Remembering Novelist Bebe Moore Campbell
RENEE MONTAGNE, host:
A voice familiar to many of us is gone. Bebe Moore Campbell, novelist and MORNING EDITION commentator, has died at 56. She left behind her husband, Ellis Gordon, Jr., and two children, plus a devoted readership that made many of her novels bestsellers.
Her books mostly came out of African-American life. NPR's Karen Grigsby Bates was a friend and neighbor.
KAREN GRIGSBY BATES: Black people could recognize who they were and how they lived in Bebe's work. It sounded authentic. She had been there, she had done things, she had written scenarios that many of us had lived. And so I think that's part of what made her greatly beloved to her readers.
MONTAGNE: Perhaps Bebe Moore Campbell wrote with such authenticity because she was a journalist as well as a novelist. Her reporting informed much of her fiction. The lynching of Emmett Till inspired her first novel, "Your Blues Ain't Like Mine." Friend and fellow writer Patricia Elam says that's her favorite of Bebe's novels.
Ms. PATRICIA ELAM (Author): It's just beautifully done. She covers all the issues, and the characters are just so well drawn. It's a book that you just -once you start it's almost like a wheelbarrow ride. It just picks you up and you have to keep going with it.
MONTAGNE: We knew Bebe Moore Campbell here at MORNING EDITION during the 16 years that she wrote dozens and dozens of commentaries for the show. She enlightened us on a range of issues, including the Million Man March back in 1995.
(Soundbite of previous NPR broadcast)
Ms. BEBE MOORE CAMPBELL (Author, Commentator): It's a brother thing, as in a man's got to do what a man's got to do. In this case, a man's got to march in Washington, D.C. Detractors say they have trouble supporting the agenda of the fiery Louis Farrakhan who was well known...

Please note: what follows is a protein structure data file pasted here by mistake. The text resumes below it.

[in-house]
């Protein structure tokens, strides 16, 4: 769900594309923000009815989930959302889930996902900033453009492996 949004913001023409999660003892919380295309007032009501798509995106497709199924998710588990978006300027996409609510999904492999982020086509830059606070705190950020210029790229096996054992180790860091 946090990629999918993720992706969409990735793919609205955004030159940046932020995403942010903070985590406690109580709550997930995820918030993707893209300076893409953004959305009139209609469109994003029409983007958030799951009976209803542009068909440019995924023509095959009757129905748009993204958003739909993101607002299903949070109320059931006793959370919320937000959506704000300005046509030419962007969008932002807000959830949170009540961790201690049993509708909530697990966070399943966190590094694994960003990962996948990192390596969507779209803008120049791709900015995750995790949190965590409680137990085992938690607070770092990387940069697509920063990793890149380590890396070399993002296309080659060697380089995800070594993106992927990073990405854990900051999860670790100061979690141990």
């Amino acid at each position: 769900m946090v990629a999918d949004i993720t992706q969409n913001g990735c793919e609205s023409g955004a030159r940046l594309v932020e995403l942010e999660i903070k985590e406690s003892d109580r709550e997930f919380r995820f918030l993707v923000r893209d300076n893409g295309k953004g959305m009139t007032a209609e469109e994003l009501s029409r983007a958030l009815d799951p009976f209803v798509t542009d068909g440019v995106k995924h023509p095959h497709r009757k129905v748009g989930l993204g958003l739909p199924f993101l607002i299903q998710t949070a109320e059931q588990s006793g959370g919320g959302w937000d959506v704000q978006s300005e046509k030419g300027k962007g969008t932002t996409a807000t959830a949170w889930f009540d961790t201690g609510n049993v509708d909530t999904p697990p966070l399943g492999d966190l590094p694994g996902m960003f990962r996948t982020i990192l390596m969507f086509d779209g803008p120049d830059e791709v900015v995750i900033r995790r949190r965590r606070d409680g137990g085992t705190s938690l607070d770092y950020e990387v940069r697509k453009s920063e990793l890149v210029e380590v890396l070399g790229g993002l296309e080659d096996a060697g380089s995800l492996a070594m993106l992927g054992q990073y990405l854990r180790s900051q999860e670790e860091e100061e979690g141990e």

MONTAGNE: Bebe Moore Campbell's most recent book was "72 Hour Hold." It focused on a family's struggle with bipolar disorder, an issue she had dealt with in her own family. Her readers and listeners always knew that she was one of them with the same hopes, concerns, and delights. Here she is ten years ago in a commentary on a much-anticipated Hollywood first - a movie about successful, beautiful, and complicated black women.
(Soundbite of previous NPR broadcast)
Ms. CAMPBELL: Friday ushered in a new African-American holiday - "Waiting to Exhale" Day. Several days earlier all over the country, black women began buying up tickets for the film's opening day as spontaneous theatre parties formed. A lot of sisters say the release of "Exhale" the movie as cause for both celebration and organization.
MONTAGNE: For a lot of readers, and a lot of critics, the release of a new book by Bebe Moore Campbell was a cause for celebration. Jack Daniel is a professor of communications at the University of Pittsburgh. He taught Bebe and he remained a friend for life.
Professor JACK DANIEL (Communications, University of Pittsburgh): There's a traditional African proverb. And even though she is not my child, the proverb says, may my children outlive me. And how great she could have become we don't know. Bebe's just gone too soon.
MONTAGNE: Bebe Moore Campbell died yesterday of complications of cancer of the brain. She was just 56. She once said that her idea of the ultimate dinner party would be a girl's night out with a guest list that would include Harriet Tubman, Madame C.J. Walker and Billie Holiday. You can hear more of Bebe's commentary at npr.org.
(Soundbite of music)
Ms. BILLIE HOLIDAY (Singer): (Singing) The end will be tragic and echo a tale that's been told so often. My life revolves about you. What earthly good am I without you? I tell you I mean it. I'm all for you body and soul.
MONTAGNE: This is NPR News.
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